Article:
Sunday, May 06, 2001

Sanibel visitors savor beauty of Old Florida


Wildlife refuge among the sights

By David Caudill
The Cincinnati Enquirer

        Believe it or not, parts of Florida look much the way they did B.A.C. (before air conditioning). You can see some of that Florida on Sanibel Island.

        Lacking a boat, you reach Sanibel by a drive across a three-mile causeway from Punta Rassa on the state's southwestern coast, near Fort Myers. This drive can create a profound sense of relaxation that intensifies as the island comes closer.

        The relaxation starts after you pay a $3 causeway toll and roll away from the mainland. Quickly, an expanse of blue-green Gulf water surrounds the narrow roadway. The sun, especially if you've just come from a Midwest winter, looks impossibly bright. It glints off the water and makes the small sandy beaches lining the causeway an electric white.

        You come to a small drawbridge. Don't be antsy if you have to wait as it rises to allow a sailboat to come past. Look around.

JOURNEY
    • Sanibel's accommodations fill quickly during the heavy tourist season from March to June and from September through mid-December. Make your plans early.
    • Information about many of the old-Florida-style places to stay on Sanibel can be found at www.sanibelsmallinns.com.
    • General information about places to stay is available at www.sanibel-captiva.org or from the Sanibel Visitors Center, 1159 Causeway Road, Sanibel, FL 33957. (941) 472-1080.
    • You can rent bikes and scooters from Billy's Rentals, 1470 Periwinkle Way (941) 472-5248.
        Gulls and brown pelicans are gliding past, floating on the breezes. Wind surfers are skidding across the chop just off shore. Farther out, fishermen and sailboaters are making their way to the open water.

        And that welcoming, warming sun beats down on your windshield. Put the windows down. Slap on a little sunscreen. Grab your sunglasses. Ahhh, Florida.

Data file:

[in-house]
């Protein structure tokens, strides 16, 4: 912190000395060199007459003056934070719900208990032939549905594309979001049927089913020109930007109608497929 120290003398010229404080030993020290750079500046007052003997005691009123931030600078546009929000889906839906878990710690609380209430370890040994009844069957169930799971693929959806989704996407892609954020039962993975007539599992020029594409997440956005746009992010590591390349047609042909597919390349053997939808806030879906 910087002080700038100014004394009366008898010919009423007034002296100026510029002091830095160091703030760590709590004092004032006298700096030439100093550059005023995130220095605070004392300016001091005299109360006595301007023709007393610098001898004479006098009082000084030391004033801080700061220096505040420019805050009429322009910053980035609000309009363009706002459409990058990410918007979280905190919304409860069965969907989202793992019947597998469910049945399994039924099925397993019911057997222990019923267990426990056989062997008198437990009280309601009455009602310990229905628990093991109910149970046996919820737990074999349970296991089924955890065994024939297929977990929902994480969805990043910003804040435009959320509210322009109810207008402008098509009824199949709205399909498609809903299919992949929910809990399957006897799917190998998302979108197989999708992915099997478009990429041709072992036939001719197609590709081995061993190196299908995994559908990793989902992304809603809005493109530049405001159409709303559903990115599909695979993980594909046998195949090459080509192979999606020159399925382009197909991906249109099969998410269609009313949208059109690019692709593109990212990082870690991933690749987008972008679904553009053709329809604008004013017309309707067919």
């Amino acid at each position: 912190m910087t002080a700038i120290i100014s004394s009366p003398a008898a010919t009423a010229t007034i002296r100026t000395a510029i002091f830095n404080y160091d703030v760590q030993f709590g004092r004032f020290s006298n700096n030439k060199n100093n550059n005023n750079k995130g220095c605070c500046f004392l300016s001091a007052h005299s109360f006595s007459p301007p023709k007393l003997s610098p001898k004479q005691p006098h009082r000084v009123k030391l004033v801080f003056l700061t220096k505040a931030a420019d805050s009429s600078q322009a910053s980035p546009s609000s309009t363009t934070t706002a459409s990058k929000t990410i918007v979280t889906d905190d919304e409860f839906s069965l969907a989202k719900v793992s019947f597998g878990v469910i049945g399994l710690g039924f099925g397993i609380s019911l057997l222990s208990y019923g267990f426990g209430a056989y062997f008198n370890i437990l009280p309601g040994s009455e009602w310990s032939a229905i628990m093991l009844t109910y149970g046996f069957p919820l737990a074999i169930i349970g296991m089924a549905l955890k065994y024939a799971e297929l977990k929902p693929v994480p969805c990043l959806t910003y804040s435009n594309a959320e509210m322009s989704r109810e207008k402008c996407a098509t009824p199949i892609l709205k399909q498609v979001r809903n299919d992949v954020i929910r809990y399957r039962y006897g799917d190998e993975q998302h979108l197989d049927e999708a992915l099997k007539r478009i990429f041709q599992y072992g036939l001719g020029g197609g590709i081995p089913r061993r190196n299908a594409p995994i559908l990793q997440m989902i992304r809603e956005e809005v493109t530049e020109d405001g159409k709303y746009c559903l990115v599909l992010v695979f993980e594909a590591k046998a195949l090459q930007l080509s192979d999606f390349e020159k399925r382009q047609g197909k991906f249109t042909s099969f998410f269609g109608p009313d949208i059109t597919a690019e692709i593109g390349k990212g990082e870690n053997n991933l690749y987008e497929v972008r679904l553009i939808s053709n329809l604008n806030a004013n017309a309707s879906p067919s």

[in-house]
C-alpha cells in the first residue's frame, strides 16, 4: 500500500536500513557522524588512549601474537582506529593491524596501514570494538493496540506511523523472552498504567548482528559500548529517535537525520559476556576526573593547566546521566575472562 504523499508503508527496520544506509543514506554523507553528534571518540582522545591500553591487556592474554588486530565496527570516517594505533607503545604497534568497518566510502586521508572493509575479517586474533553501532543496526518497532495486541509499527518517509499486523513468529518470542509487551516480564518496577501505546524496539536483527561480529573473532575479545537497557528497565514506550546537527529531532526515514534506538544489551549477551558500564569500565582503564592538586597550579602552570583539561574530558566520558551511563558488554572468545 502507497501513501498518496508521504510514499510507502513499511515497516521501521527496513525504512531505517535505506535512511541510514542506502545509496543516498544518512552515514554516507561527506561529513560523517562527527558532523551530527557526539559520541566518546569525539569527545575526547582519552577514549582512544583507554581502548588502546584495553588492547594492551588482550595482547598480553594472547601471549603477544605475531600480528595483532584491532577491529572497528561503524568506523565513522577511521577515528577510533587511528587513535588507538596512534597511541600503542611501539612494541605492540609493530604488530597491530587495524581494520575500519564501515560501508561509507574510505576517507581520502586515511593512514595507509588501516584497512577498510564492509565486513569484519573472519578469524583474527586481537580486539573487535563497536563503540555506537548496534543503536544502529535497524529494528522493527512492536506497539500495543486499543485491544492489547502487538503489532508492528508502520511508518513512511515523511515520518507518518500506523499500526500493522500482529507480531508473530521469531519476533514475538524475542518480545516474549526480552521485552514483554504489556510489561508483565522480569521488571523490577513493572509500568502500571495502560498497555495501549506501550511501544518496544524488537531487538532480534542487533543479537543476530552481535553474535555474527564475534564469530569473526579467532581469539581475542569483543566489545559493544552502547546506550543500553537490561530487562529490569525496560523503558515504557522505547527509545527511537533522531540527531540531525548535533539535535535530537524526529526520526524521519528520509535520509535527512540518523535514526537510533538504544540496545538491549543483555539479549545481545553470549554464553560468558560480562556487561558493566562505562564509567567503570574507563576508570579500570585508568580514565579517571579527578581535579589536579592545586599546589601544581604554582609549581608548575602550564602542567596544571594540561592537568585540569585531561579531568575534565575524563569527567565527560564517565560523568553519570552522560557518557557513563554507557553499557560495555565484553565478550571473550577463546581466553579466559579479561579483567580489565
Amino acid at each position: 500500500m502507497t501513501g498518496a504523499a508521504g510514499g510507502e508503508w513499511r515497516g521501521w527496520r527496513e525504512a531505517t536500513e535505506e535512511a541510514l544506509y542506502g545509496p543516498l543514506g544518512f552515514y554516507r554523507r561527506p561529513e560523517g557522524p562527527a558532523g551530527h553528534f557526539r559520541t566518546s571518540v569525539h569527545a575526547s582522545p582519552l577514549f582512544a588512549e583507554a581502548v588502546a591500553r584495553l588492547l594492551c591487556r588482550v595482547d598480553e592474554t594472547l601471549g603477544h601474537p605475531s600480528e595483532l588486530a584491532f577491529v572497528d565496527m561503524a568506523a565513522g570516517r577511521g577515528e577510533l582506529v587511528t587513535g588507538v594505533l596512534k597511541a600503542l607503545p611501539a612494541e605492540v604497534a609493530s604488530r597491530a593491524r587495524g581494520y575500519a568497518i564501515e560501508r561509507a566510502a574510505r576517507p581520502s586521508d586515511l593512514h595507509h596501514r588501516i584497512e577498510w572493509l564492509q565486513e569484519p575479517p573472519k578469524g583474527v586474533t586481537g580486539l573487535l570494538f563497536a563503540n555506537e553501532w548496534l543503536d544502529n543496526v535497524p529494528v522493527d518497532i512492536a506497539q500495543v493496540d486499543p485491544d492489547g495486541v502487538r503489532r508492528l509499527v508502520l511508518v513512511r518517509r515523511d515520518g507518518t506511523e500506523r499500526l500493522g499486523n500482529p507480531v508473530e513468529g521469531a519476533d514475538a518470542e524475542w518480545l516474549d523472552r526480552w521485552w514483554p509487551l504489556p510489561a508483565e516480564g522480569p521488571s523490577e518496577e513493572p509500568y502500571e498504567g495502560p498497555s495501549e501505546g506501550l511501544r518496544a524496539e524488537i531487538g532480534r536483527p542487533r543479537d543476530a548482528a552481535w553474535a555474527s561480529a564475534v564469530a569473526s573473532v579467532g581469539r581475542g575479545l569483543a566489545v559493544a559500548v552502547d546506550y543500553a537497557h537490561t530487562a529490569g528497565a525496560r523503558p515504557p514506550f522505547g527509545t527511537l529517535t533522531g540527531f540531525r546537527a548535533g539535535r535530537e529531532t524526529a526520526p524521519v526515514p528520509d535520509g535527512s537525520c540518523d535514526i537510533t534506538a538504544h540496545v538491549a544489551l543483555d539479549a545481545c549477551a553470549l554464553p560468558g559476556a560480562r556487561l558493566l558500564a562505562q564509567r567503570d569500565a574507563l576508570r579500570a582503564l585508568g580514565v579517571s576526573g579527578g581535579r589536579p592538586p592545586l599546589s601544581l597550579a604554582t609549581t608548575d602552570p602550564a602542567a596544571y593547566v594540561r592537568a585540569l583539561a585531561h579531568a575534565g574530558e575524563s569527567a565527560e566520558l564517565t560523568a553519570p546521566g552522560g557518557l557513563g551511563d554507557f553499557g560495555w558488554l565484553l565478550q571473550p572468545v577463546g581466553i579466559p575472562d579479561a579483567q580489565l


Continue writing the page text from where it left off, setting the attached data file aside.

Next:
Thomas Edison, a winter denizen of Fort Myers B.A.C. (It's surprising he didn't invent air conditioning.), said about this area, “There is only one, and 90 million people are going to find it out.”¦

        As in many things, Edison was correct. But the millions who have come to see it can't suppress the beauty of Sanibel. Well, maybe a little.
       ×SubHed A wildlife refuge

        Government has helped. No dwellings on Sanibel can be higher than three stories, which makes a difference when you're walking along the beach. And a national wildlife refuge accounts for a considerable portion — 6,000 acres — of the nine-mile long island.

        Sanibel's beaches are famous for their variety and quantity of seashells. This has led to a false malady called “Sanibel stoop.” The stoop is assumed by tourists as they bend to gather up or peer at a shell.

        Any visit to Sanibel is incomplete without a trip through the J.N. “Ding” Darling National Wildlife Refuge. It's your glimpse of predevelopment Florida.

        Ding Darling was a newspaper cartoonist for the Des Moines Register for more than 40 years, starting in 1906, an avid conservationist and chief of the U.S. Biological Survey in the mid-1930s. He was the driving force in securing Sanibel land as refuge.

        You can walk, bicycle, canoe or drive through the refuge, and you will see scores of bird species and maybe an alligator or two.

        In the last 30 years, Sanibel has been transformed from an almost quaint artist's retreat to a tourist destination. It's home to a couple of golf courses and several good restaurants. Captiva Island, just north of Sanibel and accessible by car, adds to the restaurant count and offers beautiful beach walking.
       ×SubHed Good for biking

        Bicycling is good on Sanibel because of several paved trails meandering beneath overhanging trees. The island is loaded with places to stay, from beachfront condos to motels to quaint cottages.

        Among those cottages, Gulf Breeze at 1081 Shell Basket Lane, is a great example of old-fashioned beachfront Florida vacation life.

        And for a couple of diversions a family can enjoy together, visit the Sanibel-Captiva Conservation Foundation at 3333 Sanibel-Captiva Road. It offers guided nature trail tours, a butterfly house and a natural history boat cruise.

        Also try the Sanibel Historical Village and Museum, 850 Dunlop Road, for a look at local artifacts and memorabilia in a 1913 Florida “Cracker” house. A store, tea room, post office and gas station from Sanibel in the mid-1920s have been moved to the site. Adults are asked for a $3 donation; kids are admitted free.

        It isn't air-conditioned.

       



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